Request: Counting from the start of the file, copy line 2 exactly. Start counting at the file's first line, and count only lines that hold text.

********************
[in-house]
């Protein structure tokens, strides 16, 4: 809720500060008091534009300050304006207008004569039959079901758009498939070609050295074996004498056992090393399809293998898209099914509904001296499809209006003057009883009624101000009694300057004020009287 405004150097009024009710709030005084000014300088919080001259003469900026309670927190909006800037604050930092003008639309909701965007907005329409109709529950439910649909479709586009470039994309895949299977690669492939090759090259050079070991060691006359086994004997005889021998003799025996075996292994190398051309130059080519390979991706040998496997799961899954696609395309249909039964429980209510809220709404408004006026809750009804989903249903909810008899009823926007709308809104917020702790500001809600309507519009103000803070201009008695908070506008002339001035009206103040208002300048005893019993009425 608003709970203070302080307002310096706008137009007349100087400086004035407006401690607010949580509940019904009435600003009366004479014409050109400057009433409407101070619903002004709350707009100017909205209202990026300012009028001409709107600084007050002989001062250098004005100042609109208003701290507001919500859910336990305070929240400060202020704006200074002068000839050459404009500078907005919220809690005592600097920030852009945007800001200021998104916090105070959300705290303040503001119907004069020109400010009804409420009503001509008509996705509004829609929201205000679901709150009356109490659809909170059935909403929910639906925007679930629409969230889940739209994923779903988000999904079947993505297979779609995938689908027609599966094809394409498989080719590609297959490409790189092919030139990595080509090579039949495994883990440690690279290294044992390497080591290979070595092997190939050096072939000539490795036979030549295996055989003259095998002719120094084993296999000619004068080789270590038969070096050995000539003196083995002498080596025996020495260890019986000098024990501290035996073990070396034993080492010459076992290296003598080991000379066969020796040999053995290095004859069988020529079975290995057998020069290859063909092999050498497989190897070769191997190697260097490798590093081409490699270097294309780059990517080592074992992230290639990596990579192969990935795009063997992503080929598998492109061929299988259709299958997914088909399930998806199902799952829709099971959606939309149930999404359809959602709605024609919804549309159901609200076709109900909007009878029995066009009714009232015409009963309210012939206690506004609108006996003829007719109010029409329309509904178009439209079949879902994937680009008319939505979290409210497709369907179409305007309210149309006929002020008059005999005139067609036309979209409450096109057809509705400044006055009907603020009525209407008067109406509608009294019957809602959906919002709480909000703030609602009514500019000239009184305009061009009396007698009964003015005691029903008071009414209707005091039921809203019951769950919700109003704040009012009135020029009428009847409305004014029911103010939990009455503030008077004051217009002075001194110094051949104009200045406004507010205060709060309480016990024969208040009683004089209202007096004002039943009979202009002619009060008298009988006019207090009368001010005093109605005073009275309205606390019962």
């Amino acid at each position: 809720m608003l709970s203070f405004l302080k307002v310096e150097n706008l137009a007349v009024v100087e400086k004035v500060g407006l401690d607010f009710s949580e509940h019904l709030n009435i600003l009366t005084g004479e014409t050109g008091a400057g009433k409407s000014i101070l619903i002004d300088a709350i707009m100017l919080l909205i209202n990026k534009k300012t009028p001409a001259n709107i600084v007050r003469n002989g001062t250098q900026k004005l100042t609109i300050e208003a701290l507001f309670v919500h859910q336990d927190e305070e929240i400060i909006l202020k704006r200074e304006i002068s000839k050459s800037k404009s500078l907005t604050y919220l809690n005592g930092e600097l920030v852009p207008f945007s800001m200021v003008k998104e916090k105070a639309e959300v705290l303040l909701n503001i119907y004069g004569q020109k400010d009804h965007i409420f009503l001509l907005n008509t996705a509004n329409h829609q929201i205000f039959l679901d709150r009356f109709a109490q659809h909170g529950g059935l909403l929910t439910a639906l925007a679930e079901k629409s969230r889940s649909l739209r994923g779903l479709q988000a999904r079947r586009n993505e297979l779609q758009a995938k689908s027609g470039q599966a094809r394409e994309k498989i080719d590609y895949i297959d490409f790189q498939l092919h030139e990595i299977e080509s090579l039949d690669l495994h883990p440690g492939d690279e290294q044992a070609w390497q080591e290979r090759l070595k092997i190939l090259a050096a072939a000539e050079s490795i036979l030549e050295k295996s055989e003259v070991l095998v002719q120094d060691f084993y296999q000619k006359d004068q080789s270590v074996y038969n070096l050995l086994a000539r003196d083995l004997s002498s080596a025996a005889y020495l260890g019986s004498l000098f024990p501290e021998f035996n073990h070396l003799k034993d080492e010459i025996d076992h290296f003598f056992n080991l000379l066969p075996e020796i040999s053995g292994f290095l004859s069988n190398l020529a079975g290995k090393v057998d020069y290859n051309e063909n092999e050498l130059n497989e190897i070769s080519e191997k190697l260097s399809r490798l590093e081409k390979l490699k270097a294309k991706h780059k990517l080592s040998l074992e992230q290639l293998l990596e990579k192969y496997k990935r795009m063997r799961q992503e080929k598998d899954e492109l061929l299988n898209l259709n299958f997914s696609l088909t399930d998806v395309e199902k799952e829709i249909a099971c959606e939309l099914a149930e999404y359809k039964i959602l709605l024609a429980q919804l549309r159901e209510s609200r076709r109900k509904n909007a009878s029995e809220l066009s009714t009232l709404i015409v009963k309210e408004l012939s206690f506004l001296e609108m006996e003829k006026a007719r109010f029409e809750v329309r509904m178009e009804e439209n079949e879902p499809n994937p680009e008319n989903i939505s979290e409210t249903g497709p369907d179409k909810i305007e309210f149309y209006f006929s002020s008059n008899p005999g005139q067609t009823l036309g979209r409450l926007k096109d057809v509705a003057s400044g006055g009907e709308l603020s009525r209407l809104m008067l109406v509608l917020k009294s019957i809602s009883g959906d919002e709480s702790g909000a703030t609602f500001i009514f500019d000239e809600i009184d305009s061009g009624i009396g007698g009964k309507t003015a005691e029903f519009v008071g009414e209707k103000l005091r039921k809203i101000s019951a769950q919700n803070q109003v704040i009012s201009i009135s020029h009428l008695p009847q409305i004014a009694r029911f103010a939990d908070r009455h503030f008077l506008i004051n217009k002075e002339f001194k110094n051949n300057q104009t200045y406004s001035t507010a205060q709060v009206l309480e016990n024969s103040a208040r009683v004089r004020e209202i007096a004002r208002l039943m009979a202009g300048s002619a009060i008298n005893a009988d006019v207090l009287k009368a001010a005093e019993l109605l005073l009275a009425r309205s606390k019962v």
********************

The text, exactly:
């Protein structure tokens, strides 16, 4: 809720500060008091534009300050304006207008004569039959079901758009498939070609050295074996004498056992090393399809293998898209099914509904001296499809209006003057009883009624101000009694300057004020009287 405004150097009024009710709030005084000014300088919080001259003469900026309670927190909006800037604050930092003008639309909701965007907005329409109709529950439910649909479709586009470039994309895949299977690669492939090759090259050079070991060691006359086994004997005889021998003799025996075996292994190398051309130059080519390979991706040998496997799961899954696609395309249909039964429980209510809220709404408004006026809750009804989903249903909810008899009823926007709308809104917020702790500001809600309507519009103000803070201009008695908070506008002339001035009206103040208002300048005893019993009425 608003709970203070302080307002310096706008137009007349100087400086004035407006401690607010949580509940019904009435600003009366004479014409050109400057009433409407101070619903002004709350707009100017909205209202990026300012009028001409709107600084007050002989001062250098004005100042609109208003701290507001919500859910336990305070929240400060202020704006200074002068000839050459404009500078907005919220809690005592600097920030852009945007800001200021998104916090105070959300705290303040503001119907004069020109400010009804409420009503001509008509996705509004829609929201205000679901709150009356109490659809909170059935909403929910639906925007679930629409969230889940739209994923779903988000999904079947993505297979779609995938689908027609599966094809394409498989080719590609297959490409790189092919030139990595080509090579039949495994883990440690690279290294044992390497080591290979070595092997190939050096072939000539490795036979030549295996055989003259095998002719120094084993296999000619004068080789270590038969070096050995000539003196083995002498080596025996020495260890019986000098024990501290035996073990070396034993080492010459076992290296003598080991000379066969020796040999053995290095004859069988020529079975290995057998020069290859063909092999050498497989190897070769191997190697260097490798590093081409490699270097294309780059990517080592074992992230290639990596990579192969990935795009063997992503080929598998492109061929299988259709299958997914088909399930998806199902799952829709099971959606939309149930999404359809959602709605024609919804549309159901609200076709109900909007009878029995066009009714009232015409009963309210012939206690506004609108006996003829007719109010029409329309509904178009439209079949879902994937680009008319939505979290409210497709369907179409305007309210149309006929002020008059005999005139067609036309979209409450096109057809509705400044006055009907603020009525209407008067109406509608009294019957809602959906919002709480909000703030609602009514500019000239009184305009061009009396007698009964003015005691029903008071009414209707005091039921809203019951769950919700109003704040009012009135020029009428009847409305004014029911103010939990009455503030008077004051217009002075001194110094051949104009200045406004507010205060709060309480016990024969208040009683004089209202007096004002039943009979202009002619009060008298009988006019207090009368001010005093109605005073009275309205606390019962």